AFTERMATH: What Workplaces Can Do

Co-Workers Helping Survivors of Suicide

What can you do? Survivors of suicide loss often suffer in silence. People often feel uncomfortable dealing with death in general, and helping someone through the aftermath of suicide often increases these feelings manifold. Helping your friend or family member through this tragedy may be the most important thing you can do - by taking action you will help lessen the isolation survivors are experiencing and move them toward eventual healing.

Things to consider when helping survivors of suicide loss:

  • Participate in mourning rituals (e.g. funerals, memorial services, etc.)
  • If appropriate help create a memory album or quilt for survivor or surviving family
  • Bring easy-to-heat up and nutritious frozen meals to grieving family (e.g. a big batch of chicken soup is especially comforting)
  • If the deceased was a co-worker, offer the family assistance by packing up the personal belongings of the desk or office and bringing them by the home. Call ahead to be sure the family will be there when you deliver the items.
  • Ask the survivor what you can do to help and do it. During the acute aftermath phase you can help them in many concrete ways:
    • Keep a list of phone calls, visitors, and people who bring food and gifts
    • Help keep the mail straight - bills, cards, newspaper notices
    • Offer to make calls to people they wish to notify
    • Help with errands - walk the dog, shop for food
    • Offer to help with documentation - for insurance, newspapers, services
    • Write down a story or create a collage of photos about the deceased
  • The emotional intensity of the grief is great. Survivors may need to talk, cry, scream, or sit silently for hours at a time. Repetition is part of healing.
  • Listening with your heart and without judgment is most helpful. You do not need to take the pain away; your presence helps contain it.
  • Use the deceased's name and ask for and tell stories - hearing the name and remembering can be comforting to the survivor.
  • Don't worry about saying the wrong things; just concentrate on what is being shared with you. Think of yourself as someone who is walking with the survivor not in front or behind.
  • Give them permission to grieve. • Clichés such as “Everything has a reason” and “Time heals all wounds” are not helpful at this time.
  • Be patient - grief takes its own course and may go on for a long time. Often the support is most needed after the initial chaos of the trauma has diminished.
  • Be mindful of holidays, birthdays and anniversaries.
  • Offer to help find support groups or other resources such as books and pastoral care. The American Association of Suicidology has a Survivors of Suicide Kit complete with literature and a directory of suicide support groups.
  • Avoid statements like, “I know how you feel” - everyone goes through this in a different way.

Manager’s Role in Supporting Survivors of Suicide Loss

  • Managers need to approach the situation with compassion for the bereaved.
  • Timely and accurate information briefs can help dispel rumors
  • Public and private communication need to reflect a respectful tone of empathy and support - and permission for people to take care of themselves.
  • Managers need to listen to different types of needs from various employees.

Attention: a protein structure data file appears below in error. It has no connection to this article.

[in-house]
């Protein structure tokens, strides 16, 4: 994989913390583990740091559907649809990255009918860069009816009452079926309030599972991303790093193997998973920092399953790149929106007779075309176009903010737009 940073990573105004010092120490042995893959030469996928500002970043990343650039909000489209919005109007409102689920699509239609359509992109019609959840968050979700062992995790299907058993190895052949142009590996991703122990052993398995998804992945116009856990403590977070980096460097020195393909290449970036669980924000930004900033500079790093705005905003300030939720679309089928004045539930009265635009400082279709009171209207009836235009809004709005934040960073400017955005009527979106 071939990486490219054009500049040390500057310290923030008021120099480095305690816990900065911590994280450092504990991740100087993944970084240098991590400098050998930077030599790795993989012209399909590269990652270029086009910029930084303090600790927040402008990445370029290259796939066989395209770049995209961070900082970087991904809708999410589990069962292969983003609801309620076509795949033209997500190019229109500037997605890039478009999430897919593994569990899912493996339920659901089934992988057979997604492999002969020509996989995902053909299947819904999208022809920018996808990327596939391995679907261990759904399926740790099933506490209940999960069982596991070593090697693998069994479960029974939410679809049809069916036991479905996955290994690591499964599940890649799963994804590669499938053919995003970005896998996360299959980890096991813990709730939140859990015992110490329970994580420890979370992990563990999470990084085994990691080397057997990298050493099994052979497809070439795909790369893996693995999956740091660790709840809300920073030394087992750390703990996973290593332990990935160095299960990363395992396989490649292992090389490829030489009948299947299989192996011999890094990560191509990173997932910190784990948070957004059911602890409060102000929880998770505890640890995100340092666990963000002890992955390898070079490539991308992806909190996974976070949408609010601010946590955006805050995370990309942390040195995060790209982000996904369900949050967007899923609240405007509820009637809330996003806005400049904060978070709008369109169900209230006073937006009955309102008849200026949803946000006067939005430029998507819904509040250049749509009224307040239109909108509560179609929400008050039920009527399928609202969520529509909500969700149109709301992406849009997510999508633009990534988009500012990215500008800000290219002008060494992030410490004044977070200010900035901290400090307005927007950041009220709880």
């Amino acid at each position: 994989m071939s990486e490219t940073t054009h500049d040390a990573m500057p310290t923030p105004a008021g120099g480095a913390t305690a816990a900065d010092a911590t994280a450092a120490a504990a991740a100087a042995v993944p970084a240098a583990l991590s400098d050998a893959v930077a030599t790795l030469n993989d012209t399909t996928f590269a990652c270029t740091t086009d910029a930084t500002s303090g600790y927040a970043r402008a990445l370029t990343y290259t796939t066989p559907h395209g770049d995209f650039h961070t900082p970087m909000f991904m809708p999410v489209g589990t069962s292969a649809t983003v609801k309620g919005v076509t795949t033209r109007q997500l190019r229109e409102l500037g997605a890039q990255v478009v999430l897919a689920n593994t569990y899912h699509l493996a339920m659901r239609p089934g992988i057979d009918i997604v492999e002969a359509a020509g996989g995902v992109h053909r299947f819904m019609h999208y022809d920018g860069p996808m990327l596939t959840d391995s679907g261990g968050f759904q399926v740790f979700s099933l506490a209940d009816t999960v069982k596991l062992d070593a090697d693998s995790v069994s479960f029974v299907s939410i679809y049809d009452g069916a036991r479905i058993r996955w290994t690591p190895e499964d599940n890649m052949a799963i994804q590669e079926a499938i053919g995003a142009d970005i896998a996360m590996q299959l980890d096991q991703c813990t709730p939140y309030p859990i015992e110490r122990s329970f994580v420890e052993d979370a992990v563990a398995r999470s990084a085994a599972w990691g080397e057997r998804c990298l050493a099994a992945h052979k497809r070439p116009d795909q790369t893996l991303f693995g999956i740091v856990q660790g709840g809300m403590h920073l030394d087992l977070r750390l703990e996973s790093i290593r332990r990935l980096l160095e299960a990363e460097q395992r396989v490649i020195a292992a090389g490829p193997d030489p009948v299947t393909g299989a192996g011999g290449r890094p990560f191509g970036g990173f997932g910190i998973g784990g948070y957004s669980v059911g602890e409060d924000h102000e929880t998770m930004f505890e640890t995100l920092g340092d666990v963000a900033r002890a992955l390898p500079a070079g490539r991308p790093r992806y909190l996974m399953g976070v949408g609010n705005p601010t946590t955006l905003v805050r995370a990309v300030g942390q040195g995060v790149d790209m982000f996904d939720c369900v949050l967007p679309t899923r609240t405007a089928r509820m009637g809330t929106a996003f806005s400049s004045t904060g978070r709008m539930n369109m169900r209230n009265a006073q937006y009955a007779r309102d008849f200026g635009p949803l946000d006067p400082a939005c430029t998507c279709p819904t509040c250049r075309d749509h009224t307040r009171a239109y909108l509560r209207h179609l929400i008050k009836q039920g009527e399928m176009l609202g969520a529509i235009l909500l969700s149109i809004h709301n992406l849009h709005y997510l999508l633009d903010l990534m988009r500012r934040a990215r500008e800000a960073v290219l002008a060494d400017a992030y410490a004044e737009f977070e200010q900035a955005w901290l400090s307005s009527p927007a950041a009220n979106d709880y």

• Some workers who are more distal acquaintances might be able to return to work very quickly
    • Others may need some time to adjust to the loss.
    • Some might need to vent anger
  • Consider offering a structured debriefing session
  • Increase the presence of counseling staff and their collateral material
  • Generate a list of referrals to support groups, therapy and other resources.
  • Take the lead in helping surviving family members with practical matters.
  • Be sensitive to anniversaries and major dates that might trigger reactions from staff.

Leadership Makes a Difference - Follow the ACT Model

According to Bob VandePol, president of Crisis Care Network and consultant to Employee Assistance Programs (EAP), “how leaders respond during the first hours after a disaster offers both tremendous opportunity and serious risk for the subsequent outcomes.” Effective leadership will both compassionately address the personal impact of the suicide while skillfully moving people along in the healing process. VandePol proposes the ACT Model, a structured process for leaders to help facilitate individual and organizational recovery:

1. Acknowledge the trauma

  • Understand the facts and avoid speculation.
  • Use real language (specific and jargon-free) that appropriately captures the experience.
  • Personally acknowledge the trauma, positioning leaders as equally affected by the tragedy.

2. Communicate compassion and competence

  • Seek consultation from a knowledgeable colleague, EAP consultant or Critical Incident Response expert to help develop your statements and provide coaching on subsequent steps.
  • Develop a full-scale crisis plan that includes use of critical incident response professionals and referral networks.

3. Transition

  • Communicate an expectation of recovery and resiliency, helping to paint a picture of “survivors” rather than “victims”.
  • Communicate flexible and reasonable accommodations as people progress back to normalcy. Assign concrete tasks with structure and focus. Remember that extended time away can actually inhibit recovery.
  • Lead visibly for several days and be especially accessible.
  • Encourage the use of support services